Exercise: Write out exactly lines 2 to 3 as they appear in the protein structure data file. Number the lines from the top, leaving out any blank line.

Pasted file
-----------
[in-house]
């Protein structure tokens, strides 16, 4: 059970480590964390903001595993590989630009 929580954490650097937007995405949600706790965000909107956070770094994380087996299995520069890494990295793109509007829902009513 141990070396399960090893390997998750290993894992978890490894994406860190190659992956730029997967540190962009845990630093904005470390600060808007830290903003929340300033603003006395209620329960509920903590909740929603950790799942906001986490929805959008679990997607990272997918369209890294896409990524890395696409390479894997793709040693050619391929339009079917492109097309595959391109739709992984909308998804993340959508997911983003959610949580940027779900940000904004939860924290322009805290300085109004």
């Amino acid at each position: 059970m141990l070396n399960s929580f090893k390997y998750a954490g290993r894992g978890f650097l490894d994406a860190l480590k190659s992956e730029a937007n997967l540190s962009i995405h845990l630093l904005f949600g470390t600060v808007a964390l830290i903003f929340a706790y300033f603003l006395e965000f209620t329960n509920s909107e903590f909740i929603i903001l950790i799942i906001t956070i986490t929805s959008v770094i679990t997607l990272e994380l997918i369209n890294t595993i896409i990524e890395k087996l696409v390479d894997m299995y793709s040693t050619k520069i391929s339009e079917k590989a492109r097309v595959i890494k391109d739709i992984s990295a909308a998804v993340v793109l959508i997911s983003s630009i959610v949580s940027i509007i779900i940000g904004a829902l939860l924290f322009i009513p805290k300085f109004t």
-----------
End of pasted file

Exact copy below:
């Protein structure tokens, strides 16, 4: 059970480590964390903001595993590989630009 929580954490650097937007995405949600706790965000909107956070770094994380087996299995520069890494990295793109509007829902009513 141990070396399960090893390997998750290993894992978890490894994406860190190659992956730029997967540190962009845990630093904005470390600060808007830290903003929340300033603003006395209620329960509920903590909740929603950790799942906001986490929805959008679990997607990272997918369209890294896409990524890395696409390479894997793709040693050619391929339009079917492109097309595959391109739709992984909308998804993340959508997911983003959610949580940027779900940000904004939860924290322009805290300085109004």
């Amino acid at each position: 059970m141990l070396n399960s929580f090893k390997y998750a954490g290993r894992g978890f650097l490894d994406a860190l480590k190659s992956e730029a937007n997967l540190s962009i995405h845990l630093l904005f949600g470390t600060v808007a964390l830290i903003f929340a706790y300033f603003l006395e965000f209620t329960n509920s909107e903590f909740i929603i903001l950790i799942i906001t956070i986490t929805s959008v770094i679990t997607l990272e994380l997918i369209n890294t595993i896409i990524e890395k087996l696409v390479d894997m299995y793709s040693t050619k520069i391929s339009e079917k590989a492109r097309v595959i890494k391109d739709i992984s990295a909308a998804v993340v793109l959508i997911s983003s630009i959610v949580s940027i509007i779900i940000g904004a829902l939860l924290f322009i009513p805290k300085f109004t």